Padua: Paul Frambott, 1641.
Vesling provided an early discussion of the human lymphatic system. He was one of the first physicians to describe the brain's circle of Willis. Digital facsimile from the Internet Archive at this link.
Subjects: ANATOMY › 17th Century
Historiae Aegypti naturalis qua continentur rerum Aegyptiarum libri quatuor. Opus posthumum nunc primum ex auctoris autographo, diligentissime recognito, editum; atque ex eodem tabellis aeneis XXV illustratum et uberimmo indice auctem. (2 vols.) Vol. 2: Pars secunda, sive, de Plantis Aegypti liber auctus & emendatus. Accedunt tabella aenae LXXVII plantis summo artificio incisis; ut & dissertatio eiusdem de laserpitio, & lotoaegyptia. Cum observationibus & notis Joannis Veslingii, equitis, In Patavino Gymnasio Anatomiae & Pharmaciae professoris primarii. Accedunt Eiusdem Joannis Veslingii paraeneses ad rem herbariam & vindiciae opobalsami cum indicibus necessariis.Leiden: apud Gerardum Potvliet, 1735.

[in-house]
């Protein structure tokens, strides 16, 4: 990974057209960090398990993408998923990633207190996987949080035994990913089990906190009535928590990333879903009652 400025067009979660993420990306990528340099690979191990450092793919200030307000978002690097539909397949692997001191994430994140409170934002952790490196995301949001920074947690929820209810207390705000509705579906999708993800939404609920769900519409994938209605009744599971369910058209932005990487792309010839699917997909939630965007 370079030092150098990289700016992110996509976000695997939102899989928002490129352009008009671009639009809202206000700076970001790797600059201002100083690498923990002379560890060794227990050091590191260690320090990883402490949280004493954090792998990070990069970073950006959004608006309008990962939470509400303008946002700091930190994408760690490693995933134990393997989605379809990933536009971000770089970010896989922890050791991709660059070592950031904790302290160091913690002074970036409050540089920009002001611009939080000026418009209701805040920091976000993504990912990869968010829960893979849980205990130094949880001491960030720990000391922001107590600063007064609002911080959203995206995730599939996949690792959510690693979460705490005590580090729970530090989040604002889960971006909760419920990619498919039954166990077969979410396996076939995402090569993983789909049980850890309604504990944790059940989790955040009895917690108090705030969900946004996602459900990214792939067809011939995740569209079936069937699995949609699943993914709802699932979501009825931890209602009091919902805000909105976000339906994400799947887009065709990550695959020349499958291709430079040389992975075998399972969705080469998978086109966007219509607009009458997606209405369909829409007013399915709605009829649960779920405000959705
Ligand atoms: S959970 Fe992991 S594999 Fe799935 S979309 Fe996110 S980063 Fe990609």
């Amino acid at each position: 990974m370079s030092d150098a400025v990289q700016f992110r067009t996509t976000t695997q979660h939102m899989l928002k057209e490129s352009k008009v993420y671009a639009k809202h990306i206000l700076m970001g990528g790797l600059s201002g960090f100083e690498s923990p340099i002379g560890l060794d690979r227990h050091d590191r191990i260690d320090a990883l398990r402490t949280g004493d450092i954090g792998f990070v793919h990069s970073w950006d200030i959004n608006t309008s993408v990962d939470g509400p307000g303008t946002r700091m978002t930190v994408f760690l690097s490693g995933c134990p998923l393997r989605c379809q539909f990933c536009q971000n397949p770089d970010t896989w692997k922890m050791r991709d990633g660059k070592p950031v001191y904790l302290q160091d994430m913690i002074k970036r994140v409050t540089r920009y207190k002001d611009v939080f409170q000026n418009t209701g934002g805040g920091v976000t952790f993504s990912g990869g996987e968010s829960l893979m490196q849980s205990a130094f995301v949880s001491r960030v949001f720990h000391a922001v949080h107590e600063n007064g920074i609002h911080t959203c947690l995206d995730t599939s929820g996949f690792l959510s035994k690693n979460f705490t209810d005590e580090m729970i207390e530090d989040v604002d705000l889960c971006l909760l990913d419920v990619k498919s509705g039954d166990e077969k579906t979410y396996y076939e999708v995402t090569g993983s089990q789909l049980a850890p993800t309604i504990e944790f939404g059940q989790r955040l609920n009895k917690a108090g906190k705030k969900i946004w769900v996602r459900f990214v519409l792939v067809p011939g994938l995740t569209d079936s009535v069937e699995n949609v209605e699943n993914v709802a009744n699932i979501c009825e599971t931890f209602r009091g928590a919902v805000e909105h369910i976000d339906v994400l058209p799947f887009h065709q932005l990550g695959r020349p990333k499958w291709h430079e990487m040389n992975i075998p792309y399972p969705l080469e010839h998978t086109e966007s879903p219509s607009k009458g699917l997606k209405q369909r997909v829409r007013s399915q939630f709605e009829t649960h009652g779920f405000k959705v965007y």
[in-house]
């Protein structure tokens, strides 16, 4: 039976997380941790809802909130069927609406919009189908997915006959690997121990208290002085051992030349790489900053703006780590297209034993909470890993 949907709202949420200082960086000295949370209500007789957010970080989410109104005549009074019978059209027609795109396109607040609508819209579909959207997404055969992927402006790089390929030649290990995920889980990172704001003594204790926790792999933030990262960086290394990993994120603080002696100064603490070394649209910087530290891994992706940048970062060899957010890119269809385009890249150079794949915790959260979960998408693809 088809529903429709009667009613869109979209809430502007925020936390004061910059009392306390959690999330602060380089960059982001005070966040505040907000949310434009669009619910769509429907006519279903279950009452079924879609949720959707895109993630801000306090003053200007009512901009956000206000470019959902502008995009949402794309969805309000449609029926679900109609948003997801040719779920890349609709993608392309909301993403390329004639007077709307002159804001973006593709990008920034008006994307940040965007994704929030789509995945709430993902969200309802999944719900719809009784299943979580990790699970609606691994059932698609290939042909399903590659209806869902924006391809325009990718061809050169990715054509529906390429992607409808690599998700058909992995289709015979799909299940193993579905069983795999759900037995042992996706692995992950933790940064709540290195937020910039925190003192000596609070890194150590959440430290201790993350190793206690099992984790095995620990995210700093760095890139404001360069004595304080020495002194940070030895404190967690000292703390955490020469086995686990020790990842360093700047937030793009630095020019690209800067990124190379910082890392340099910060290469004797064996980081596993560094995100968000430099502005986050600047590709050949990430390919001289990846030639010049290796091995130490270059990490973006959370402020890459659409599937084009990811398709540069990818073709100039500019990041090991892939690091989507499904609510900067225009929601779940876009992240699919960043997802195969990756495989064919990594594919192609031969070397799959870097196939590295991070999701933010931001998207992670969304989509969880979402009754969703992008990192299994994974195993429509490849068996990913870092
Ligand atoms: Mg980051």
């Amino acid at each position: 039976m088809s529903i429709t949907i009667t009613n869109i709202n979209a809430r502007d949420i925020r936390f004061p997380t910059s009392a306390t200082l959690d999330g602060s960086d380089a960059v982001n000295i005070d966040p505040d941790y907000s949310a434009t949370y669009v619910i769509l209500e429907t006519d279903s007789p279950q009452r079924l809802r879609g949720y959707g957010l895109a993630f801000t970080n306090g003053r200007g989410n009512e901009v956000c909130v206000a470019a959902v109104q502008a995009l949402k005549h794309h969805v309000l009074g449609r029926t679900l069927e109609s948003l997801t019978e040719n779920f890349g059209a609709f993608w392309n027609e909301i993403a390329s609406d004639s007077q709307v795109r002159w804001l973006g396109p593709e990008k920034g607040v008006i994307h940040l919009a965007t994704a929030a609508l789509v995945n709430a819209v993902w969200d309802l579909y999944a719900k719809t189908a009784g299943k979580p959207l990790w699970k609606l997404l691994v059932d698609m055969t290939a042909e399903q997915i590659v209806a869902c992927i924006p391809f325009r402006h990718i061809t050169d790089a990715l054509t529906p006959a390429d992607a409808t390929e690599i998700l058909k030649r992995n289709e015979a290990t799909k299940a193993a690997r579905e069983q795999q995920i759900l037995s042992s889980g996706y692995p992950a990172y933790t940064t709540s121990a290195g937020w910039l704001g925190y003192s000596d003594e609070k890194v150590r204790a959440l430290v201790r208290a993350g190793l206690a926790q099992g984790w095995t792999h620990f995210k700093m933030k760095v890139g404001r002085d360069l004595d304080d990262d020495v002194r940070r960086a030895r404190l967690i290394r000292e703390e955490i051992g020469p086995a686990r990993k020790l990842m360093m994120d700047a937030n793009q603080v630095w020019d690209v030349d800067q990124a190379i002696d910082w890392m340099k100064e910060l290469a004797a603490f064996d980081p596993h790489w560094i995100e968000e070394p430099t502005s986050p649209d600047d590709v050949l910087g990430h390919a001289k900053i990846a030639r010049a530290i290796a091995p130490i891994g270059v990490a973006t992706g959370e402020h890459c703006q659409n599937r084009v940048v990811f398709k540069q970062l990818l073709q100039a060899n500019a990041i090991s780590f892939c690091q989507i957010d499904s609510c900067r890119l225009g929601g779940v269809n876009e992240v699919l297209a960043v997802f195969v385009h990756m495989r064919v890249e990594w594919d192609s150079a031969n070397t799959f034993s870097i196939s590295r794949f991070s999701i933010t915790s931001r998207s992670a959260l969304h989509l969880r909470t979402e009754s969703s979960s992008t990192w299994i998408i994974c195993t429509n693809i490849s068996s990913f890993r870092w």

Posthumously published works of Alpini on the natural history and botany of Egypt, and Vesling on the botany of Egypt. The second volume, on botany by Alpini was edited by Johannes Vesling, with the addition of his own botanical observations. In 1628 Vesling traveled to Egypt and Jerusalem, where he was the personal physician of the Venice consul, and also conducted extensive studies of regional flora (particularly medicinal plants). Later in his career, Vesling succeeded Alpini as director of the botanical garden at the University of Padua. Remarkably this work was not published until around 80 years after Vesling's death.
Subjects: BOTANY, BOTANY › Medical Botany, COUNTRIES, CONTINENTS AND REGIONS › Egypt, NATURAL HISTORY